Sillimanite

Sillimaite (named after professor Sillman of Yale University, USA) is blue to green, with distinct pleochroism showing pale yellowish green, dark green, and blue from different angles. When crystals occurs in long slender prisms in parallel groups, resembling fibres, the material is often called fibrolite.

Sillimanite is found in metamorphic rocks and occasionally in pegmatites. Blue and violet stones are found in Burma; greenish grey stones in Sri Lanka; fibrolite in Idaho (USA). Other sites include Czechoslovakia, India, Italy, Germany and Brazil.

Sillimanite Properties

Chemical Composition: 
Aluminium Silicate - Al2SiO5
Classification / Type: 
Polymorphous with Andalusite and Kyanite.
Colors / Varieties: 
  • Transparent (all colors)
  • Chatoyant (all colors)
  • Star Stones (6-ray)
Crystal System / Forms: 
Orthorhombic System / Prismatic crystals with vertical striations on prism faces.
Hardness: 
7 - 7.5
Specific Gravity: 
3.23 - 3.28 (compact varieties: 3.14 - 3.18)
Cleavage / Fracture: 
Easy 1 directional cleavage parallel to the prism face / Uneven fracture.
Optic Character: 
Anisotropic, D.R.; Biaxial positive.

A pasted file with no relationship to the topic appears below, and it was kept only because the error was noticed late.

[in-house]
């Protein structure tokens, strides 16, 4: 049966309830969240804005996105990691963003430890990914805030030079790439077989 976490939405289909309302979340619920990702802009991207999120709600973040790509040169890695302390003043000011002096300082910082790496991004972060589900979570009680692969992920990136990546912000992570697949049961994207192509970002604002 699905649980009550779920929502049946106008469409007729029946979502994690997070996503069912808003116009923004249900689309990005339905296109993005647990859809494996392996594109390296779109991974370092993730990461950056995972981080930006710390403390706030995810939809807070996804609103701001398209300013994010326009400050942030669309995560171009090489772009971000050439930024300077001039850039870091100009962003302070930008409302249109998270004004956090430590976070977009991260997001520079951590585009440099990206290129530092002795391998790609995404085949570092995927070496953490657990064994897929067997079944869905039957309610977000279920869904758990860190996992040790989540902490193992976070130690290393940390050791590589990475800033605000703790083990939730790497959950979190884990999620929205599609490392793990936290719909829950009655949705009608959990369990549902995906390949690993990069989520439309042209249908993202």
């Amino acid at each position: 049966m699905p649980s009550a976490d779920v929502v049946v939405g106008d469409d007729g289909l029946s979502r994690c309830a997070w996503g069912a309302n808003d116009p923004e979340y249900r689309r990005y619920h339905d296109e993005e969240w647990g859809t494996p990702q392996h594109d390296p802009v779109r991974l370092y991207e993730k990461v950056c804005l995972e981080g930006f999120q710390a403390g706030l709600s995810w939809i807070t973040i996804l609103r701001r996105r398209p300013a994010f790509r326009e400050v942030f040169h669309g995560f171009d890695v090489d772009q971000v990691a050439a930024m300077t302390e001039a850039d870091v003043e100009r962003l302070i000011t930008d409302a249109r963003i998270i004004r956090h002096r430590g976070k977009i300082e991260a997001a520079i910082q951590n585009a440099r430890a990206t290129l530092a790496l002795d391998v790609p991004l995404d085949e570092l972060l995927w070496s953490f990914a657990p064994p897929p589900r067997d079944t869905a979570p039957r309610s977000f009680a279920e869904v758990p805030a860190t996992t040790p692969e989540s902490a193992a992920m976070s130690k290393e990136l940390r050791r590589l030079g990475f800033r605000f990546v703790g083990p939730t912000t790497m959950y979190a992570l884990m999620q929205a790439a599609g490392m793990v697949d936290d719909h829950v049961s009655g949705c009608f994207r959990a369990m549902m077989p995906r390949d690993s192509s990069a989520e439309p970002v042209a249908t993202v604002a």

Lustre: 
Vitreous
Refractive Index / Birefringence: 
1.658 - 1.678 / 0.020
Pleochroism: 
Varies with depth of color.
Dispersion: 
0.015
Magnification: 
Very fine needles parallel to the cleavage direction, fingerprints and crystals.
U.V. Fluorescence: 
Mostly inert to U.V. rays. Colorless and paler shades fluoresce pink under both short and long wave.
Spectrum: 
Narrow bands at 462nm, 411nm and 410nm characteristic of darker colored stones.
Cause of Color: 
Iron
Specific Tests: 
Tendency to fracture due to easy cleavage.
Simulants (with separation tests): 
Geological Occurrence: 
Found in schists and gneiss, in metamorphic rocks.
Sources: 
Myanmar (Mogok tract), Sri Lanka, India (Orissa, Andhra Pradesh, Tamil Nadu), Kenya, Canada.
Cuts & Uses: 
Facetted cuts, cabochons, beads, etc.